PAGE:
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Gov. Rick Scott: American Airlines layoffs 'bad news' for Florida

10:02 AM, Sep 19, 2012   |    comments
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American Airline planes are seen on the tarmac at the Miami International Airport on September 18, 2012. Nearly 10 months after the airline filed for bankruptcy protection, the company announced that it will be sending out layoff warning notices to more than 11,000 employees although it expects job losses to be less than that. Photo by Joe Raedle/Getty Images.

THE IMPACT ON JACKSONVILLE

Wednesday on First Coast News at 6 reporter Mike Lyons will look at the possible impact the American Airlines layoffs might have on Jacksonville International Airport and the First Coast.

TALLAHASSEE, Fla. -- Governor Rick Scott is responding this morning to the American Airlines announcement that the company expects to reduce its  Florida workforce by more than one-thousand workers by the end of the year. 

"American Airlines' announcement is certainly bad news for their company and a setback for hundreds of Florida families. We are focused on growing our economy so every Floridian has access to a great job -- because we know that having the opportunity to work hard and provide for your children is the heart of the American dream," Scott said in a statement.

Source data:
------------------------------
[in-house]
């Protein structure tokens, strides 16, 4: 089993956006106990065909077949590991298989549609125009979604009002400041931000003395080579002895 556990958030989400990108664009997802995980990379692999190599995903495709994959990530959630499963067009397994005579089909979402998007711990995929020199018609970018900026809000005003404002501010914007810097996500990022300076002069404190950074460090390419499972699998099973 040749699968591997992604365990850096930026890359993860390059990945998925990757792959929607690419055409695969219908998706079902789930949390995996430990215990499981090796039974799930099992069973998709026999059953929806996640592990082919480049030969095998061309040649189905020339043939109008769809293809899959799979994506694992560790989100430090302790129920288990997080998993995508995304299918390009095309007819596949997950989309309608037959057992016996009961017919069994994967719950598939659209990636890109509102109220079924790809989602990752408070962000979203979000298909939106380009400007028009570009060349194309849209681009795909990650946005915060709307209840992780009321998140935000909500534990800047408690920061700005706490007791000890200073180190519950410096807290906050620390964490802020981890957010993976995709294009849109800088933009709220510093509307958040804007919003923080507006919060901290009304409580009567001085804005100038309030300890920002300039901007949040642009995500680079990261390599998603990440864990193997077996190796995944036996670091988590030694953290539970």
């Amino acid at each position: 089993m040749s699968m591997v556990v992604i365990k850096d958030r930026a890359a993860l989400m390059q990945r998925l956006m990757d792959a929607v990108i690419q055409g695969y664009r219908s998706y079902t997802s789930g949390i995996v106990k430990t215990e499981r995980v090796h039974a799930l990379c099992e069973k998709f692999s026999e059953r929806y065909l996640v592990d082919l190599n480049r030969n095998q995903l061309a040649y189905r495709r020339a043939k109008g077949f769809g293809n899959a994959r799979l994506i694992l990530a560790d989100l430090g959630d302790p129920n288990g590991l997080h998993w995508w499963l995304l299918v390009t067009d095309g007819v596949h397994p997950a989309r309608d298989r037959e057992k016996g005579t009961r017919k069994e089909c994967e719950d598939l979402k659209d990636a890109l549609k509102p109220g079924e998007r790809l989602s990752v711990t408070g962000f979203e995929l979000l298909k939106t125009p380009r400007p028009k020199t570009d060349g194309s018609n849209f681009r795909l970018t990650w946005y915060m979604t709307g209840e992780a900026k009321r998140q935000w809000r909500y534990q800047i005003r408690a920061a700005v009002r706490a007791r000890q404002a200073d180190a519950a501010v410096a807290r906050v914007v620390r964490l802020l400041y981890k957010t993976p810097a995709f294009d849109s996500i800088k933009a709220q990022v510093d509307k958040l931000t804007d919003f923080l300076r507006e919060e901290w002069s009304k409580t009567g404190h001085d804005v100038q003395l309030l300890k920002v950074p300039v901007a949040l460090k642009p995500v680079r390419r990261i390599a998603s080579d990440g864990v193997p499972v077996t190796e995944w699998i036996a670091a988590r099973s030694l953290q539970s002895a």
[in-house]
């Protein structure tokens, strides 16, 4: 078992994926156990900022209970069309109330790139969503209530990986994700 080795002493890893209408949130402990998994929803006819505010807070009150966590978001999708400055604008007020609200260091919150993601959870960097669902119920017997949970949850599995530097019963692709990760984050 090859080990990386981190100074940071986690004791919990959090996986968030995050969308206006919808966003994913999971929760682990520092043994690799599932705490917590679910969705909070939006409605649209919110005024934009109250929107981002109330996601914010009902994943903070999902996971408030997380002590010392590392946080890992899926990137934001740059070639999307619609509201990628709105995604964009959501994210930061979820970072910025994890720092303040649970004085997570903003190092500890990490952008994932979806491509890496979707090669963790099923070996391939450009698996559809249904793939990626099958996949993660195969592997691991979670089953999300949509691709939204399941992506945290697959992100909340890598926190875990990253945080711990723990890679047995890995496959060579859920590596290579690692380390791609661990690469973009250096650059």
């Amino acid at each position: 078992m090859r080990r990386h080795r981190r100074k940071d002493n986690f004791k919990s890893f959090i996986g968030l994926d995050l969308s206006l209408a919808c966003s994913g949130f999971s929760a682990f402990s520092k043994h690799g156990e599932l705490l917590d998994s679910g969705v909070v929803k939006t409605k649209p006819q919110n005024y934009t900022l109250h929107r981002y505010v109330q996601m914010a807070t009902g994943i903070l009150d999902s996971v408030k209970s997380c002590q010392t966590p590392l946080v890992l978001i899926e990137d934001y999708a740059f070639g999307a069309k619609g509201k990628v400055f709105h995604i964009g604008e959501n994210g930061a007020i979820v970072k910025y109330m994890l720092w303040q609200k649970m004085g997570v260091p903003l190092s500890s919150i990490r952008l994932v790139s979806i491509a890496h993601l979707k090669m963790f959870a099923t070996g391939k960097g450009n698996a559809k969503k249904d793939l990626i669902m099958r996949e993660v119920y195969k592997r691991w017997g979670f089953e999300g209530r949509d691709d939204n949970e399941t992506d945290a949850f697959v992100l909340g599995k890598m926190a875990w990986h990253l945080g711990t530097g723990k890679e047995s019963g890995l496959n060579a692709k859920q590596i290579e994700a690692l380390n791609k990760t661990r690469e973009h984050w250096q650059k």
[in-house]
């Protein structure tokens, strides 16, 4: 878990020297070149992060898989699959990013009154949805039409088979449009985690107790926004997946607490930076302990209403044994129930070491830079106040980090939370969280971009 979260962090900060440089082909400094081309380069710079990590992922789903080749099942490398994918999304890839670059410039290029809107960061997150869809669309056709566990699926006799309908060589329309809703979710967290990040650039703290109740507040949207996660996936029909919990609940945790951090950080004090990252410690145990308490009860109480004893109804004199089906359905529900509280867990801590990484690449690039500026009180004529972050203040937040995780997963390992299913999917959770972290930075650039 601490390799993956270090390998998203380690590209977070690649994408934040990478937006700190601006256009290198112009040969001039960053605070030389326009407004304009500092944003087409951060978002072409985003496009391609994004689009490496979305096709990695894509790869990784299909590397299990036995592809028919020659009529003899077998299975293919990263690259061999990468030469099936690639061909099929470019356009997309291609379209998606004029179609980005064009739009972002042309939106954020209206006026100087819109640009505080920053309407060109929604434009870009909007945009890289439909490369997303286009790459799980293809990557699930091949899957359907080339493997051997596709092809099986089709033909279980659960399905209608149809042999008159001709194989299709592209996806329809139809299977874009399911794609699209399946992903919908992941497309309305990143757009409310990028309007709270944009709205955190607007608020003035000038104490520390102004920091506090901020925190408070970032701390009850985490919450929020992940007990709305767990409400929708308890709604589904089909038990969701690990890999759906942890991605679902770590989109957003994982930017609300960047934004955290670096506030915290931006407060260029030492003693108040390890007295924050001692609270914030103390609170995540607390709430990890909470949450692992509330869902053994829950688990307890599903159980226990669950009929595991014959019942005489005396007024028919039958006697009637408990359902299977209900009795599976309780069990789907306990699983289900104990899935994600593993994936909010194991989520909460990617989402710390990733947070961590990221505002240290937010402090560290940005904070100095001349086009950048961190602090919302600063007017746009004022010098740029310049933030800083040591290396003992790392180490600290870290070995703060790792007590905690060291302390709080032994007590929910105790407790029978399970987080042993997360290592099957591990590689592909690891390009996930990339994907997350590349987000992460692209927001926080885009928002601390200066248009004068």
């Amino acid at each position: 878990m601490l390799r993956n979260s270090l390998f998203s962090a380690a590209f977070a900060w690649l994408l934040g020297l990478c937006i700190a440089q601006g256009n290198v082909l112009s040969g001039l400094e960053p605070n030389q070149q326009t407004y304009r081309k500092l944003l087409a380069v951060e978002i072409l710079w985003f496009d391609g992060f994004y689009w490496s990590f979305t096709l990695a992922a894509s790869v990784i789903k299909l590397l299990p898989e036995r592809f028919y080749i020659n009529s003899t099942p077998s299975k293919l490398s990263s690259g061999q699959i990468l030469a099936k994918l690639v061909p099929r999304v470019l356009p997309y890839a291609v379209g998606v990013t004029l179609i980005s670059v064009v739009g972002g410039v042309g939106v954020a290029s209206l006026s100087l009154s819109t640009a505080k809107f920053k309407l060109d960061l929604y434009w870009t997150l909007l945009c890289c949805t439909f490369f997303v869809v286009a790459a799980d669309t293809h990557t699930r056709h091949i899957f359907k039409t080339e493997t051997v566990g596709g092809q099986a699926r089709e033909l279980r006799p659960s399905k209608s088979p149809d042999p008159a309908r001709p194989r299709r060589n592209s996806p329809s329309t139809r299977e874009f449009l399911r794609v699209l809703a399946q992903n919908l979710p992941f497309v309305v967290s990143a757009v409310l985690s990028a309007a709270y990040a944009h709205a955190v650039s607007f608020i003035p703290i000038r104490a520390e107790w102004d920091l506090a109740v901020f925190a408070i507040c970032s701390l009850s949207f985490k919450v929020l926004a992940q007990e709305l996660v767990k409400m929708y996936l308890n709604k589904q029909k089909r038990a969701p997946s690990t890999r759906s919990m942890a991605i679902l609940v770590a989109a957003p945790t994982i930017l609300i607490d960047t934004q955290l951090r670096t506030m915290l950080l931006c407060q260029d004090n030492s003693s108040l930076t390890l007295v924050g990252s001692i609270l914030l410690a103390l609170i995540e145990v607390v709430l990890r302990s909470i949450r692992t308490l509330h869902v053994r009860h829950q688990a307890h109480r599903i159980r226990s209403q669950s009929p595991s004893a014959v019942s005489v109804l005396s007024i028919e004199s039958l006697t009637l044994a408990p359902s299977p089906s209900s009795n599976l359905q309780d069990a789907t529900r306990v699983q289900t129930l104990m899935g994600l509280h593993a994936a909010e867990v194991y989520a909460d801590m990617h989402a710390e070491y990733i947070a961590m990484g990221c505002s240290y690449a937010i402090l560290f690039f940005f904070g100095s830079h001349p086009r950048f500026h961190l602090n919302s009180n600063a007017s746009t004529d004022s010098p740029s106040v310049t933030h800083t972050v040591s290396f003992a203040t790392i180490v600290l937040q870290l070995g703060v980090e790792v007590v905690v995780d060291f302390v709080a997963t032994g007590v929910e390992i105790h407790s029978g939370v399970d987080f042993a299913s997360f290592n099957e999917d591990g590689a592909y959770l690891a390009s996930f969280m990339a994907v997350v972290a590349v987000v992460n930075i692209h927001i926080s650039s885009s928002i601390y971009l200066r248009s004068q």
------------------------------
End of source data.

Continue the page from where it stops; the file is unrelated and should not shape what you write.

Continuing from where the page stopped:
This week, the airline notified 11,800 workers nationwide that they are eligible for layoffs. Originally, the airline had estimated it would cut 14,000 positions.

American Airlines is cutting the number of flights through next month as contract negotiations with pilots stall and talks with US Airways about a possible merger continue.

The carrier, whose parent company, AMR, declared bankruptcy in November, says it will scale back the rest of its September and October schedule by about 1% to 2% because of an increase in pilots calling in sick and in maintenance reports filed by flight crews.